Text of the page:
where \(A_\alpha^k\) and \(B_\alpha^k\) are the sets of points in field P managed by strategy A and B, respectively, according to k and α, k is the kernel corresponding to the conditions of VRA, α is the data threshold considered for the field and Fk is the filter applied to the patterns of SAα and SBα.
We reasonably assume that the machine which does the VRA cannot apply treatments A and B simultaneously at the same location, and that all locations in the field have to be treated as A or B. This leads to the following conditions that the filter Fkmust satisfy:
$$ \begin{aligned} A_\alpha^k\cap B_\alpha^k=\emptyset \\ A_\alpha^k\cup B_\alpha^k=\hbox{P} \end{aligned} $$
The aim of the filter Fk, is to eliminate all patterns that do not fulfil the kernel condition, i.e. field patterns that are too intricate to be managed reliably by the machine. Many operators could be used for Fk; in this study we applied two successive morphological filters on the resulting patterns of SAα. First, an opening (Serra 1982) that performs erosion and then a dilation. Erosion eliminates all structures that do not fulfil the kernel condition. Dilation reconstructs the image structures to the original size, but without the eliminated structures. Secondly, a closing that performs first a dilation and then an erosion is carried out. The effect of the dilation is to fill holes smaller than the kernel. Erosion reconstructs the image structures to their original size, but without the holes that have been eliminated.
Figure 2 shows that the size of the areas removed increases with the size of the kernel. As defined above, Fk provides a good assessment of the ability of the machine to be accurate and to account for more or less small patterns. When the machine can change the application rate rapidly over a small area (small kernel) the areas that can be managed effectively are also small (Fig. 2b). Conversely, when the machine operates over a large area and needs time to change the application rate (large kernel) then the areas that can be managed are also large (Fig. 2d).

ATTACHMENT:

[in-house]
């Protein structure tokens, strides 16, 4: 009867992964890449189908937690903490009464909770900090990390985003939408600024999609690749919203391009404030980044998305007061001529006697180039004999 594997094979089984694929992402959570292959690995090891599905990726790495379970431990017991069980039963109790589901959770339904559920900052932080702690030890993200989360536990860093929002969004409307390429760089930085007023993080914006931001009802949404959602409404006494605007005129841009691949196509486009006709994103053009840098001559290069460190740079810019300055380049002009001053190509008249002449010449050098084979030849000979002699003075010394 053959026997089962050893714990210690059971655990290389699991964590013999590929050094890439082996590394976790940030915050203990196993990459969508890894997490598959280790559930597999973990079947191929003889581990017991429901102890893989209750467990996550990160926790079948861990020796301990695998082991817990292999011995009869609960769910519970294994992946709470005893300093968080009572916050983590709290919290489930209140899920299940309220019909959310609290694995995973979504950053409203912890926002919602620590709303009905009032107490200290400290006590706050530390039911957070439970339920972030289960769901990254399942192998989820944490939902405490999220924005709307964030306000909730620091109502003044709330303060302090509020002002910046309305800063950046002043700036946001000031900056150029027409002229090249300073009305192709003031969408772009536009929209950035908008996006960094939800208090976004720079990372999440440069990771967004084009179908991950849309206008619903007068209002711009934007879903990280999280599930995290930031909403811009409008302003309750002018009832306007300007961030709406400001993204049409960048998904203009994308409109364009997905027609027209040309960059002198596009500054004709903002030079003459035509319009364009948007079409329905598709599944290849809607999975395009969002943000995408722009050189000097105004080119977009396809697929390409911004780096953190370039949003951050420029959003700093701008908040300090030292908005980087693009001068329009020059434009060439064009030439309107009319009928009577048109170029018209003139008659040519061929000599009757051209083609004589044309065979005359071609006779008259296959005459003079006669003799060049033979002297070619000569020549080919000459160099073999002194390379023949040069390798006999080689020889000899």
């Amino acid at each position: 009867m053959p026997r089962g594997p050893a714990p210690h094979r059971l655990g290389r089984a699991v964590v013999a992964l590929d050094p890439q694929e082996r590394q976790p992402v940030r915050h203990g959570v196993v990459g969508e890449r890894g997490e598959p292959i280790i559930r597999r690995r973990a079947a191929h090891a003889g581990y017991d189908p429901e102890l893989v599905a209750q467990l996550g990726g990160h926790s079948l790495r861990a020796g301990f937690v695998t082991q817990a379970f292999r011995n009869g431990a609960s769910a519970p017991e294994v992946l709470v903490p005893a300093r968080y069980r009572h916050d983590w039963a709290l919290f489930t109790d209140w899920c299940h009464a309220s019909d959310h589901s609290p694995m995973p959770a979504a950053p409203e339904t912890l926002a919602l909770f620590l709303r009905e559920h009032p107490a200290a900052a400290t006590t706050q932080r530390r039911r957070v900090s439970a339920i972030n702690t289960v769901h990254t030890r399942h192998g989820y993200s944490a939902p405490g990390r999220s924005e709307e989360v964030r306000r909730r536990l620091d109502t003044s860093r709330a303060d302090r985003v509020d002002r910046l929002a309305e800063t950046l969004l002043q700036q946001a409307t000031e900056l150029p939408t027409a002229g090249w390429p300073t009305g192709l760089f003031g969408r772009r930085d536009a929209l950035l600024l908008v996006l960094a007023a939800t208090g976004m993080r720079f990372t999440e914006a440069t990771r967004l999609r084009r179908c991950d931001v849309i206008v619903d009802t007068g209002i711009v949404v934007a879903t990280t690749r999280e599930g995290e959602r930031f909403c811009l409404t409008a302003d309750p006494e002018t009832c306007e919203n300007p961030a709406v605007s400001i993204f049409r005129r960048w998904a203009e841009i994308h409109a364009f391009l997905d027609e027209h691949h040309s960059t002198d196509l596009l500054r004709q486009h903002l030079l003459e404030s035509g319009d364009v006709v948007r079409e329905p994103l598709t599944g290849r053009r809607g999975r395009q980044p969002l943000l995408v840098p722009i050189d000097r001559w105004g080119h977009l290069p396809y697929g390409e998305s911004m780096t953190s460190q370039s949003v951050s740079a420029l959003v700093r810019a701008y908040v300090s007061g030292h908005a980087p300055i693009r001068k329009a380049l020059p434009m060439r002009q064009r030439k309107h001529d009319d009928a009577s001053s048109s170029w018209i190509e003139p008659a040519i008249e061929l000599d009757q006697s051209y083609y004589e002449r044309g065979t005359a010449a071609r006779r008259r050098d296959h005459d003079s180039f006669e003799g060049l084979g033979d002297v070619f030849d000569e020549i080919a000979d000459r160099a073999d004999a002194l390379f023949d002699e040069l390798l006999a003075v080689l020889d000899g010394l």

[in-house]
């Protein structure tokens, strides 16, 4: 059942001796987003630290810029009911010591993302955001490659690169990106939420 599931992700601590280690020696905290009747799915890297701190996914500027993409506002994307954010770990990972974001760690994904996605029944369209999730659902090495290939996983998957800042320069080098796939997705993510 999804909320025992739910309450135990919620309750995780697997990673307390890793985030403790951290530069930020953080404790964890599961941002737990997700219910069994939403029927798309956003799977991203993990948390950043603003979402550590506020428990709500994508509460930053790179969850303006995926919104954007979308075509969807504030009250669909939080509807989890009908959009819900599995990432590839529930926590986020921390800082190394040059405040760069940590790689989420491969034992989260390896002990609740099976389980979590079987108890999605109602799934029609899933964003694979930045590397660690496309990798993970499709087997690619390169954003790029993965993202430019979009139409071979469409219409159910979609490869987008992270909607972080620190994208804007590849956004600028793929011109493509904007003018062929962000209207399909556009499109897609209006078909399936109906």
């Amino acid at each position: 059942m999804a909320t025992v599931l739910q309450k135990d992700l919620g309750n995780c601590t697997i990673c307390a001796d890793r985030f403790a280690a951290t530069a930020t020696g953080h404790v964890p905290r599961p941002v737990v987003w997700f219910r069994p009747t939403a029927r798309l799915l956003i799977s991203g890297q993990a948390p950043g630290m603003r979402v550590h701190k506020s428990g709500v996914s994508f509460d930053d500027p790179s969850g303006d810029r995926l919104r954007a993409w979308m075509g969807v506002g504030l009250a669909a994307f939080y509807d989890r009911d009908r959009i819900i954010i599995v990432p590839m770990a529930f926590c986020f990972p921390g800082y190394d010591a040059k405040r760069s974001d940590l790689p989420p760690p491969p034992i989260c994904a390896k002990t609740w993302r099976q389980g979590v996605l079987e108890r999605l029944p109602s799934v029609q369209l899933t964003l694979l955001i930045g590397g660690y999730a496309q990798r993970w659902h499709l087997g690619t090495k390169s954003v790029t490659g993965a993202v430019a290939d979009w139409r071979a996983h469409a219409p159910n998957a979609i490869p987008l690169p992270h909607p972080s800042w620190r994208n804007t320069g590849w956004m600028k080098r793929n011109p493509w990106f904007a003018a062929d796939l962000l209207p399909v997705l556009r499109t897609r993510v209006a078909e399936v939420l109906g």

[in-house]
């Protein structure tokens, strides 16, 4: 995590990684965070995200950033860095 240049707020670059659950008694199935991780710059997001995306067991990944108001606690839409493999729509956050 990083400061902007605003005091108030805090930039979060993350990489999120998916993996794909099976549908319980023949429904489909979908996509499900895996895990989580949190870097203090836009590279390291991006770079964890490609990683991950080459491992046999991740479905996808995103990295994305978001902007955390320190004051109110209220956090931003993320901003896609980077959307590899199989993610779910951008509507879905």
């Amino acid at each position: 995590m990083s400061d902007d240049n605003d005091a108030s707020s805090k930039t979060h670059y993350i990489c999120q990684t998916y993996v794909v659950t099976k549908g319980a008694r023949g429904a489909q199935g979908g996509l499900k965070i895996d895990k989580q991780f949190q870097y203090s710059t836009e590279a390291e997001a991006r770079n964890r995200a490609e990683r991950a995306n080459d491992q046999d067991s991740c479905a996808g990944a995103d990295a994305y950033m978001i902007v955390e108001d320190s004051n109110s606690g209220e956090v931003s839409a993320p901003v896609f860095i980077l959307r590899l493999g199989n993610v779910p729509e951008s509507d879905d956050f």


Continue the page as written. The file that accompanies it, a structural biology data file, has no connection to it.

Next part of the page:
Fig. 2

The effect of the filter Fk and different values of k applied to (a) the thresholded map (SAα); (b), (c) and (d) represent examples of resulting maps with k = 2 m2, k = 9 m2 and k = 16 m2, respectively. The white pixels correspond to \(A_\alpha^k\) and the black ones correspond to \(B_\alpha^k\)

Step 3:

Determination of the set of points managed correctly.

After step 2, it is possible to determine the set of points that have not been managed correctly. This set is called \(E_\alpha^k\) and is computed as follows:
$$ E_\alpha^k=\left({A_\alpha^k \cap SB_\alpha}\right)\cup \left({B_\alpha^k \cap SA_\alpha}\right) $$
Figure 3 shows the resulting \(E_\alpha^k\) for the three examples shown in Fig. 2. Note that the number of points managed incorrectly increases as one would expect with the size of the kernel.
Fig. 3

The set \(E_\alpha^k\) of points managed incorrectly (white pixels) for different sizes of kernel (k)

Knowing \(E_\alpha^k,\) it is possible to determine the set of points correctly managed, it corresponds to the complementary set \(^{c}\left({E_\alpha^k}\right).\) It is then possible to determine the set of points that have been managed correctly according to the strategies A \((ScA_\alpha^k)\) and B \((ScB_\alpha^k)\) and also the number of points belonging to each of them:
$$ \begin{aligned} ScA_\alpha^k=SA_\alpha \cap\;{}^c\left({E_\alpha^k}\right) \Rightarrow N_{A,\alpha}^k=card\left({ScA_\alpha^k}\right) \\ ScB_\alpha^k=SB_\alpha \cap\;{}^c\left({E_\alpha^k}\right) \Rightarrow N_{B,\alpha}^k=card\left({ScB_\alpha^k}\right) \end{aligned}, $$
where card\((ScA_\alpha^k)\) and card\((ScB_\alpha^k)\) are the cardinal (counts of the elements) of the set \(ScA_\alpha^k\) and \(ScB_\alpha^k,\) respectively.

Step 4:

Index definition

It is then possible to consider the following probabilities:
$$ P\left(A\right)_\alpha^k=\frac{N_{A,\alpha}^k}{N_T}, \quad P\left(B\right)_\alpha^k=\frac{N_{B,\alpha}^k}{N_T}, \quad P\left(E\right)_\alpha^k=\frac{N_{E,\alpha}^k}{N_T}, $$
where \(P\left(A\right)_\alpha^k\) and \(P\left(B\right)_\alpha^k\) are the probabilities of managing the field correctly according to strategies A and B, resepctively, \(P\left(A\right)_\alpha^k\) and \(P\left(B\right)_\alpha^k)\) can also be regarded as the proportions of the field managed correctly according to strategies A and B, respectively, \(P\left(E\right)_\alpha^k\) is the probability of managing the points within the field with the wrong strategy or the proportion of the field managed as such and NT is the total number of points within the field. Considering Eqs. 5 and 6, it is possible to show that:
$$ \begin{aligned} &P\left(A\right)_\alpha^k+P\left(B\right)_\alpha^k+P\left(E\right) _\alpha^k =1,\forall \alpha,k \\ &\hbox{and} \\ &P\left(A\right)_\alpha^k \times P\left(B\right)_\alpha^k \leq 0.25=M,\forall \alpha,k \end{aligned}, $$
where M is the maximum possible value for the product, M standardizes TOi by M = (1/2)2 for two strategies, M = (1/3)2 for three strategies, etc.